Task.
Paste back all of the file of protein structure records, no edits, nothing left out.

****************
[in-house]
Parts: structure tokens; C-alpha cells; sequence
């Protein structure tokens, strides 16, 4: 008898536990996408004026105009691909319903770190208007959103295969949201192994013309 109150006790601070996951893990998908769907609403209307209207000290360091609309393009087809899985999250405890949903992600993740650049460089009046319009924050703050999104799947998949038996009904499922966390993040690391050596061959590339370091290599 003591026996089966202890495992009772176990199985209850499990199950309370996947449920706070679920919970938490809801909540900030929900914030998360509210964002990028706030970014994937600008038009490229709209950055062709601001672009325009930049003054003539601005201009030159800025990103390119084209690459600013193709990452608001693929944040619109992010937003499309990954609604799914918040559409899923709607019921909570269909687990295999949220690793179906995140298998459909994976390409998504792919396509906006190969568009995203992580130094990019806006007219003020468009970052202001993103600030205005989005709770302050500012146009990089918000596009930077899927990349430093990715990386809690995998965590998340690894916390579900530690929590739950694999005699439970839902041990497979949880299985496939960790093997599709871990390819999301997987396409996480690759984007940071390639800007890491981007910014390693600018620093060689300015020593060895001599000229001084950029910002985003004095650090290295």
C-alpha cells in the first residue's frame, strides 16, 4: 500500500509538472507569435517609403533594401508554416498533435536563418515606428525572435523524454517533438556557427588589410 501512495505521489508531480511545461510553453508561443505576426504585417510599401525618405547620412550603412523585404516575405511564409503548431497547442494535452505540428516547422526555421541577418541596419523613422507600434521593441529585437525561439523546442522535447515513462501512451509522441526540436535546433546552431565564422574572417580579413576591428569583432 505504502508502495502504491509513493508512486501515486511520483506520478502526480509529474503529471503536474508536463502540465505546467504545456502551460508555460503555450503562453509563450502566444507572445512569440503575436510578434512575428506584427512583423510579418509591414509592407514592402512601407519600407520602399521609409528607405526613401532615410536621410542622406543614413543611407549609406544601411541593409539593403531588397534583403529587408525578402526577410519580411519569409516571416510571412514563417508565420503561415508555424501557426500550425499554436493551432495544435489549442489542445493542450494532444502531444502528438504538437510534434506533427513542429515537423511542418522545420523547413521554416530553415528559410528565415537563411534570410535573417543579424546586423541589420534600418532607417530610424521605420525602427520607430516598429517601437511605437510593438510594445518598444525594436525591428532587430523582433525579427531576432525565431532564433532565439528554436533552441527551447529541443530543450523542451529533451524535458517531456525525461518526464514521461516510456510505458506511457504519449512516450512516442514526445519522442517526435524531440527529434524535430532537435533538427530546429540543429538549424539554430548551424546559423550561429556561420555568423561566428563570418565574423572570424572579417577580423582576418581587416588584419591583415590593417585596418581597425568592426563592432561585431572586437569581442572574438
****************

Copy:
[in-house]
Parts: structure tokens; C-alpha cells; sequence
């Protein structure tokens, strides 16, 4: 008898536990996408004026105009691909319903770190208007959103295969949201192994013309 109150006790601070996951893990998908769907609403209307209207000290360091609309393009087809899985999250405890949903992600993740650049460089009046319009924050703050999104799947998949038996009904499922966390993040690391050596061959590339370091290599 003591026996089966202890495992009772176990199985209850499990199950309370996947449920706070679920919970938490809801909540900030929900914030998360509210964002990028706030970014994937600008038009490229709209950055062709601001672009325009930049003054003539601005201009030159800025990103390119084209690459600013193709990452608001693929944040619109992010937003499309990954609604799914918040559409899923709607019921909570269909687990295999949220690793179906995140298998459909994976390409998504792919396509906006190969568009995203992580130094990019806006007219003020468009970052202001993103600030205005989005709770302050500012146009990089918000596009930077899927990349430093990715990386809690995998965590998340690894916390579900530690929590739950694999005699439970839902041990497979949880299985496939960790093997599709871990390819999301997987396409996480690759984007940071390639800007890491981007910014390693600018620093060689300015020593060895001599000229001084950029910002985003004095650090290295």
C-alpha cells in the first residue's frame, strides 16, 4: 500500500509538472507569435517609403533594401508554416498533435536563418515606428525572435523524454517533438556557427588589410 501512495505521489508531480511545461510553453508561443505576426504585417510599401525618405547620412550603412523585404516575405511564409503548431497547442494535452505540428516547422526555421541577418541596419523613422507600434521593441529585437525561439523546442522535447515513462501512451509522441526540436535546433546552431565564422574572417580579413576591428569583432 505504502508502495502504491509513493508512486501515486511520483506520478502526480509529474503529471503536474508536463502540465505546467504545456502551460508555460503555450503562453509563450502566444507572445512569440503575436510578434512575428506584427512583423510579418509591414509592407514592402512601407519600407520602399521609409528607405526613401532615410536621410542622406543614413543611407549609406544601411541593409539593403531588397534583403529587408525578402526577410519580411519569409516571416510571412514563417508565420503561415508555424501557426500550425499554436493551432495544435489549442489542445493542450494532444502531444502528438504538437510534434506533427513542429515537423511542418522545420523547413521554416530553415528559410528565415537563411534570410535573417543579424546586423541589420534600418532607417530610424521605420525602427520607430516598429517601437511605437510593438510594445518598444525594436525591428532587430523582433525579427531576432525565431532564433532565439528554436533552441527551447529541443530543450523542451529533451524535458517531456525525461518526464514521461516510456510505458506511457504519449512516450512516442514526445519522442517526435524531440527529434524535430532537435533538427530546429540543429538549424539554430548551424546559423550561429556561420555568423561566428563570418565574423572570424572579417577580423582576418581587416588584419591583415590593417585596418581597425568592426563592432561585431572586437569581442572574438